Start with clean plants. The insect vector does not occur in the Pacific Northwest, so if you start with clean plants, this disease should not be a problem. It occurs only in the Midwest and East. Therefore, control can be limited to removing diseased bushes as symptoms appear. The disease may be introduced to the Pacific Northwest in infected planting stock, so be especially careful if bringing plants in from areas where the disease is present. In the Midwest and East, vector control is an important part of overall disease control. Insecticides are used to treat fields and surrounding wooded areas to reduce reinfestation by migrating adult leafhoppers. Rancocas is the only cultivar with a high degree of resistance. Use disease-free planting stock for new plantings and when replacing infected plants. The disease cannot be transmitted from bush to bush by shears during pruning.


This disease is most prevalent in New Jersey, where it was first described, and Michigan. It has been detected in only a single field in Washington, but not in Oregon or British Columbia. In Washington, it probably was introduced on infected planting stock.


Affected leaves are straplike. This symptom occurs when both sides of the leaf fail to develop. When only one side does not develop normally, the leaf is curled or crescent-shaped. Petals may exhibit red streaking and be misshapen. Last season’s growth may be twisted, rather than straight. The most prominent symptom on stems is a reddish streak on current or last season’s growth. Streaking usually is on the side of the stem exposed to the sun. These symptoms may appear on many, a few, or just a single branch. Immature berries on infected plants develop a premature reddish-purple coloration.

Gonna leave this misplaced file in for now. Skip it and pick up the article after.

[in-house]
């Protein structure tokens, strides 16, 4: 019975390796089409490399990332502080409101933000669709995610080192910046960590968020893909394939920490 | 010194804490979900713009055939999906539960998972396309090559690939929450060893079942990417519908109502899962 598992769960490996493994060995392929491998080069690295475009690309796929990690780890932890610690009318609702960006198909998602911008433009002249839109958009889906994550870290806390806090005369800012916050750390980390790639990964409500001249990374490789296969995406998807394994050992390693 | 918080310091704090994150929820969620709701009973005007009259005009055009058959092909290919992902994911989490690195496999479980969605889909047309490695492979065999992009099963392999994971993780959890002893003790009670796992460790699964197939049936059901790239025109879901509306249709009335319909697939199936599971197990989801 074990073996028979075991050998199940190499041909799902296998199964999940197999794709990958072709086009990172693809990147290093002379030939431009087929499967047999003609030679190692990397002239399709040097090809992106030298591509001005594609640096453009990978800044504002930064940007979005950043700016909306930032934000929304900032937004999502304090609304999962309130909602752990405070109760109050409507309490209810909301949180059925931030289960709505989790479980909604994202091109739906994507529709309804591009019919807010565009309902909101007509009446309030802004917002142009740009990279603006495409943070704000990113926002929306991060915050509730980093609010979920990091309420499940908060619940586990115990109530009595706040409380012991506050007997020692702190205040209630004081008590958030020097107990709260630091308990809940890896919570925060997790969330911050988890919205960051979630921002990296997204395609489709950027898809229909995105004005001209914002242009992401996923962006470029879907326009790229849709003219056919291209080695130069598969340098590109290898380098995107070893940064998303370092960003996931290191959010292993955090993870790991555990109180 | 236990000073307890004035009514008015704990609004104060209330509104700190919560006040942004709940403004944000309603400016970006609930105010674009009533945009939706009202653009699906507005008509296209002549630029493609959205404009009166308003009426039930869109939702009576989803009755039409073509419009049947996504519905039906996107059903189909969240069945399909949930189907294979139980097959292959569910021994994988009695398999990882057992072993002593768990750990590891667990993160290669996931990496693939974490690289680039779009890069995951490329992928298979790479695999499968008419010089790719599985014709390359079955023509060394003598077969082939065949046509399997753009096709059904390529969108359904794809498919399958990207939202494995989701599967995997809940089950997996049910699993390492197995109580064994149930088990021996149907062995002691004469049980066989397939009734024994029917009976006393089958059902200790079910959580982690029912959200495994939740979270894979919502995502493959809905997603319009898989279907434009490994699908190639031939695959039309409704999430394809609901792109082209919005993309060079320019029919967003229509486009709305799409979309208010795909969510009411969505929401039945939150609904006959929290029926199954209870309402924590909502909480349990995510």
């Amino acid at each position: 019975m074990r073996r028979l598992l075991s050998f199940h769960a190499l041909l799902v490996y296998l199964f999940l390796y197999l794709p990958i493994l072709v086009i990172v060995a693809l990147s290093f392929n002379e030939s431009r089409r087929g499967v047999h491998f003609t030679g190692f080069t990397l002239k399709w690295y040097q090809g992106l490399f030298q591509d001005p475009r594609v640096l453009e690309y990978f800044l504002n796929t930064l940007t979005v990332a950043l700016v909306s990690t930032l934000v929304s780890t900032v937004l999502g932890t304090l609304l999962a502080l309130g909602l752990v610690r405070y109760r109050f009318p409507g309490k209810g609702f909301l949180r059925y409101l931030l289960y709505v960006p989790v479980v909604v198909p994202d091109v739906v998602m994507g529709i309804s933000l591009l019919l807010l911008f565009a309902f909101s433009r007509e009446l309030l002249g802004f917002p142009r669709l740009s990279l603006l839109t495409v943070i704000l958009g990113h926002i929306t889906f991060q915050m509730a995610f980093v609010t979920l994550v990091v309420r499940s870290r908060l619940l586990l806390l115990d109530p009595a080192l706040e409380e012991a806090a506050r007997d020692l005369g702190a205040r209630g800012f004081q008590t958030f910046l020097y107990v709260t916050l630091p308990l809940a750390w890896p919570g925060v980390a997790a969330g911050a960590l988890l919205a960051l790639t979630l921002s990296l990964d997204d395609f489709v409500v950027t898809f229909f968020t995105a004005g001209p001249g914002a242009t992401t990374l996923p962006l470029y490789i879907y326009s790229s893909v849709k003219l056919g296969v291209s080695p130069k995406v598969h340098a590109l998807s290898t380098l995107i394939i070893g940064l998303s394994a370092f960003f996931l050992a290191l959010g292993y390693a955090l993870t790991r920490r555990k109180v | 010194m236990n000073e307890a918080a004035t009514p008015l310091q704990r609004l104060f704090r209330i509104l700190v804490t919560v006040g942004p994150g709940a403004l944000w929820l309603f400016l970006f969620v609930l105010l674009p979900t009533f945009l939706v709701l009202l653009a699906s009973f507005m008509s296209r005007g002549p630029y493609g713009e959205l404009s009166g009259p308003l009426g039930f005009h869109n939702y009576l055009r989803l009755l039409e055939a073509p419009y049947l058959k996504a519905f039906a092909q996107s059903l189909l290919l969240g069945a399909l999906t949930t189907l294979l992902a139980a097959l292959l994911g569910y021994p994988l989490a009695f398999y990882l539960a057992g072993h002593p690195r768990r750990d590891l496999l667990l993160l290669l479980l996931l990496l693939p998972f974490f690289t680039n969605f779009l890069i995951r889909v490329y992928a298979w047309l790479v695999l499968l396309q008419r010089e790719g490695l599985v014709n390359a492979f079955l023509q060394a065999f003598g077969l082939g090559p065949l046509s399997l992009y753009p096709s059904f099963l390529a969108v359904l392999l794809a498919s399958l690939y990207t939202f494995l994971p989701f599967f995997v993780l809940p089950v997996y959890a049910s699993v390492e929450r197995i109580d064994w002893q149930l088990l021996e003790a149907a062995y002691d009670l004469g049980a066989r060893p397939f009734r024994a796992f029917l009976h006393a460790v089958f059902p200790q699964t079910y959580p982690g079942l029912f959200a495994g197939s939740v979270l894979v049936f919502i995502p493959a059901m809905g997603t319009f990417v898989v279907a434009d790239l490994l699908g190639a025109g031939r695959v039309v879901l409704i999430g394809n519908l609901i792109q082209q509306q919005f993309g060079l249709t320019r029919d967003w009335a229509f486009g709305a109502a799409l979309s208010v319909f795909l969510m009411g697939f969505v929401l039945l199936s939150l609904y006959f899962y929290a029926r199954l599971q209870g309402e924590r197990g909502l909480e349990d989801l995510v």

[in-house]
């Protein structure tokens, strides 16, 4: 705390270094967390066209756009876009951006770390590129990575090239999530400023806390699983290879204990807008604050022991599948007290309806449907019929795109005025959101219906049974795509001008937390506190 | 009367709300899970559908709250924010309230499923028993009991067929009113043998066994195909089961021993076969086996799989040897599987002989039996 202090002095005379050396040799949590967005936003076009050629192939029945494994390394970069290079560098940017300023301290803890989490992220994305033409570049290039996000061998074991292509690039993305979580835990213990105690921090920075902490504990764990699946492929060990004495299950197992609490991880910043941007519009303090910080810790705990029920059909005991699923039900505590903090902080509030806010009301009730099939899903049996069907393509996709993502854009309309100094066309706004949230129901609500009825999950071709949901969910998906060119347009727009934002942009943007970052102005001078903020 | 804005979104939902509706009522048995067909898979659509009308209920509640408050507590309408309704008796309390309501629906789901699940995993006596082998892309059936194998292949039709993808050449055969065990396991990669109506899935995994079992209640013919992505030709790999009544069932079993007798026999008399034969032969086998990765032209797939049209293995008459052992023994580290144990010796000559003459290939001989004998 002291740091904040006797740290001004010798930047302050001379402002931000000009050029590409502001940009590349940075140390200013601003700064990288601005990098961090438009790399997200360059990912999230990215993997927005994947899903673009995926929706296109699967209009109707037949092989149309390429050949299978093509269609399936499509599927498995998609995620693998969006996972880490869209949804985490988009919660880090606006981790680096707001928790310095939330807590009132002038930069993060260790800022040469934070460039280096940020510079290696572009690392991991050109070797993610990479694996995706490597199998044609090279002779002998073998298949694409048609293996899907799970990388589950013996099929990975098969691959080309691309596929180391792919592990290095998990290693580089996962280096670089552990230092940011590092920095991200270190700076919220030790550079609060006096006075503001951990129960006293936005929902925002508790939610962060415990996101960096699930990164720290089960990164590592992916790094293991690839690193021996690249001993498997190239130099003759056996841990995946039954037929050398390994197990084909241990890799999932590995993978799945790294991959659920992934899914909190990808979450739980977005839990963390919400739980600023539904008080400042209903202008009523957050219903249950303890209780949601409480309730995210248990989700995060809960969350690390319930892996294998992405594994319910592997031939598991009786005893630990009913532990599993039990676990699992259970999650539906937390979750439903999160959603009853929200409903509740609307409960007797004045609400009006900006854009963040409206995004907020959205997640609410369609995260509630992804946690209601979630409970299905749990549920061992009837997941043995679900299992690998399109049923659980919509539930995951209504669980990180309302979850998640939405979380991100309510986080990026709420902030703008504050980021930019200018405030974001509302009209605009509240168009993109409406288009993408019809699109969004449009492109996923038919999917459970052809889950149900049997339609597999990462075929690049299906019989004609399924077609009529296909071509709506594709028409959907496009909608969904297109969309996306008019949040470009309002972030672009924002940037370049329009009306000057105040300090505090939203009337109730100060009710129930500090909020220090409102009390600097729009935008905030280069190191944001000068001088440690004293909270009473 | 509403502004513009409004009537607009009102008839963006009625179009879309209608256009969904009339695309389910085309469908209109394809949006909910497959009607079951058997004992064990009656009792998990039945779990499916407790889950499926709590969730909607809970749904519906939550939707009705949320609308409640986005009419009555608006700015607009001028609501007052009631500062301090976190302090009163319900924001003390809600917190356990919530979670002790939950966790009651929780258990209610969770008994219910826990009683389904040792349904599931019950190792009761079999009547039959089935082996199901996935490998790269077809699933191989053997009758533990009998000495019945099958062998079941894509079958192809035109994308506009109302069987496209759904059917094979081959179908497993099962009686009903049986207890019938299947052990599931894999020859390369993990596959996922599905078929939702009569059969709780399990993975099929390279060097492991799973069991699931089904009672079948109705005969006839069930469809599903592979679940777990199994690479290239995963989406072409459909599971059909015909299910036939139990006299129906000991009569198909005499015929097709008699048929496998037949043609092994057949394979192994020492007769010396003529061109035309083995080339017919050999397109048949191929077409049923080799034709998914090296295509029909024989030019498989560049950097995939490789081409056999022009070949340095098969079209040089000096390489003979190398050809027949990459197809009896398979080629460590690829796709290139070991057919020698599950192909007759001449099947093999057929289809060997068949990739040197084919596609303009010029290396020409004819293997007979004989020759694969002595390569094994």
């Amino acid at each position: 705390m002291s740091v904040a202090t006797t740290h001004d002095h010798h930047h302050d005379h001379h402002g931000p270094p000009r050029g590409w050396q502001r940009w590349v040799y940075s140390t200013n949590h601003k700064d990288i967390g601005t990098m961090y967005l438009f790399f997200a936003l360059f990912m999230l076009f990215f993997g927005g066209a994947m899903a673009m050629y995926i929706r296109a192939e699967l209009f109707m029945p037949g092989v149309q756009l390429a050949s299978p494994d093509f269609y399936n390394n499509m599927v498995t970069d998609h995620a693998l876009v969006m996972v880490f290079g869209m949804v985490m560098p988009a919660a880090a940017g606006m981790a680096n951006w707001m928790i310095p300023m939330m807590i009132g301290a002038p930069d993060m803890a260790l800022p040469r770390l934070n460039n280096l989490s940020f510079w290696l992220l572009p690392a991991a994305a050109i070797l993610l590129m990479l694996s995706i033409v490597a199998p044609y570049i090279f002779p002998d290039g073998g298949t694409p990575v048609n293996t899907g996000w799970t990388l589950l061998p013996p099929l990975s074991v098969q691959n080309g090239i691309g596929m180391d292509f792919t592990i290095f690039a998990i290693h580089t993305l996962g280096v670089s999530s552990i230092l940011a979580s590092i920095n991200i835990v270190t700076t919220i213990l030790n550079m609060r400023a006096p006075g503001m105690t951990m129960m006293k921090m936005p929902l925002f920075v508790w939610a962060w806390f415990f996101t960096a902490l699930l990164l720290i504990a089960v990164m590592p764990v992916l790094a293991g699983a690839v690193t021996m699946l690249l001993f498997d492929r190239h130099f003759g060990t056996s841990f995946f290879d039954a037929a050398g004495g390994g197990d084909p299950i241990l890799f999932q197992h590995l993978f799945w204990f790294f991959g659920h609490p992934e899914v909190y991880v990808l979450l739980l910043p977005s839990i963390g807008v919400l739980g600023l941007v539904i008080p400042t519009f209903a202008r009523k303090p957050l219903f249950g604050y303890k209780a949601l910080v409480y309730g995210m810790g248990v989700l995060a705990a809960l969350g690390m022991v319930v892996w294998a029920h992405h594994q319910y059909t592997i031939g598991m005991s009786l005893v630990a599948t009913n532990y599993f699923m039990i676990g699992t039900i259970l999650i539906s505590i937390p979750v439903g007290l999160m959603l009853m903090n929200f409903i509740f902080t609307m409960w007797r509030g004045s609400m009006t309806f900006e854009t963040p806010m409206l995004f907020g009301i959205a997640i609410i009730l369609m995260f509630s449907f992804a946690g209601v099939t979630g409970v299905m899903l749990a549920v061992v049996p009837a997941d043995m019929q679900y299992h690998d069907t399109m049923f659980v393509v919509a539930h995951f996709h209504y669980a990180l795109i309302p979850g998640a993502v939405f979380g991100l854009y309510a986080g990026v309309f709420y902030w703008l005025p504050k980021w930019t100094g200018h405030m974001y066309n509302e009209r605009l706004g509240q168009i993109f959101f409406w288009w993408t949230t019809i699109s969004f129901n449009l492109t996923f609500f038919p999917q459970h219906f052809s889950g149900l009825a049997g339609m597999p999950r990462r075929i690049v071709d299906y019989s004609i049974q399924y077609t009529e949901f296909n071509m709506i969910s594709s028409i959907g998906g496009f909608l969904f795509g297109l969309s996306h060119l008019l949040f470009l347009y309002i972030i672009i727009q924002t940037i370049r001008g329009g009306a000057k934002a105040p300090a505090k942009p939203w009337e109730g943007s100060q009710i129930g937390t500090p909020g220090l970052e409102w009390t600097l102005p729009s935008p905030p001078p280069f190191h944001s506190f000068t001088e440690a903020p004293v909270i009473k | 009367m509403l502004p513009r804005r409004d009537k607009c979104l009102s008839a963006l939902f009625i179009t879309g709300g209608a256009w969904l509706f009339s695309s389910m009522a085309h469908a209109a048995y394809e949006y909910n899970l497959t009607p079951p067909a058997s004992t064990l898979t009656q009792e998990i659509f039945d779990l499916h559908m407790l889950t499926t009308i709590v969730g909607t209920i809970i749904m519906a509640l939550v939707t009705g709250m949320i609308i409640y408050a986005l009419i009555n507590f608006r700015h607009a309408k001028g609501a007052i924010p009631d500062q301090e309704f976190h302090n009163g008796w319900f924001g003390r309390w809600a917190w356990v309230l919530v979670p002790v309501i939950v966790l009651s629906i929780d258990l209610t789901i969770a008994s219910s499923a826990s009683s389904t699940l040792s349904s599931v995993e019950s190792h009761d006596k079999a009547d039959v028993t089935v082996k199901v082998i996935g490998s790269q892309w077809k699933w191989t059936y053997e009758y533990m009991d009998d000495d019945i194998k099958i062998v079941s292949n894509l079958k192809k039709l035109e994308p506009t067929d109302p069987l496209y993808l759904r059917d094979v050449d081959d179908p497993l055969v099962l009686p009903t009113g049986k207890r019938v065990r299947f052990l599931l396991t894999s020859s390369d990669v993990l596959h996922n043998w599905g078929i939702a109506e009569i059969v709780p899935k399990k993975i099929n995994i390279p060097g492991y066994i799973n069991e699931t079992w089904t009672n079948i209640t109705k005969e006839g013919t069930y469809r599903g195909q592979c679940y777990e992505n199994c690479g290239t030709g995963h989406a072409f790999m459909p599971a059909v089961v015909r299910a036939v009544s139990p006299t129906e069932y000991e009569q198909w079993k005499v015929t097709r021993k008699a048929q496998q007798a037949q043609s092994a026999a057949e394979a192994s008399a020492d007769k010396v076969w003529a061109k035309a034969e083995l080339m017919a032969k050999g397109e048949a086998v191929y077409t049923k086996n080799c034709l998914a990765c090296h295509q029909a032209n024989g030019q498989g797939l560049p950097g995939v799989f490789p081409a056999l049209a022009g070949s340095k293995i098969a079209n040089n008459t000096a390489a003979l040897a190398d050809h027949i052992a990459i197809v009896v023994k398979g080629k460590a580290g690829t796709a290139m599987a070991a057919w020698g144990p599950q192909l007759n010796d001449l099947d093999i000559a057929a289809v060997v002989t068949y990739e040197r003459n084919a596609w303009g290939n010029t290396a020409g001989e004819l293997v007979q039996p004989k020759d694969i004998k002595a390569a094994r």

The virus is spread by the blueberry aphid Illinoia pepperi. This aphid is not known to occur in the Pacific Northwest. Its absence may explain why the disease did not spread in the one field in Washington where it was detected.


Start with clean plants. Infected plants should be removed and destroyed, preferably by burning. Growers purchasing plants from regions where the disease is prevalent should make sure the plants are certified virus-tested. Bluecrop is tolerant to this disease.

Blueberry viruses not reported in the Northwest

There are a number of viruses that occur in other regions of the U.S. that are not known to be present in the Pacific Northwest. Blueberry necrotic ring blotch virus in the southeastern U.S. has become widespread after its initial discovery in 2006. Blueberry leaf mottle virus, peach rosette mosaic virus, and blueberry virus A (blueberry bronze leaf curl disease) are present in Michigan. For these diseases we have the luxury of isolation from production areas where they are known to occur. Take care to plant only certified virus-tested stock from reputable sources to ensure these viruses do not get introduced into the Pacific Northwest, since they could threaten the thriving blueberry industry here.

Remember: Always use certified virus-tested planting stock. Start clean.

Previously titled
Blueberry viruses in the Pacific Northwest and suggestions for their management

Was this page helpful?

Related Content from OSU Extension

Have a question? Ask Extension!

Ask Extension is a way for you to get answers from the Oregon State University Extension Service. We have experts in family and health, community development, food and agriculture, coastal issues, forestry, programs for young people, and gardening.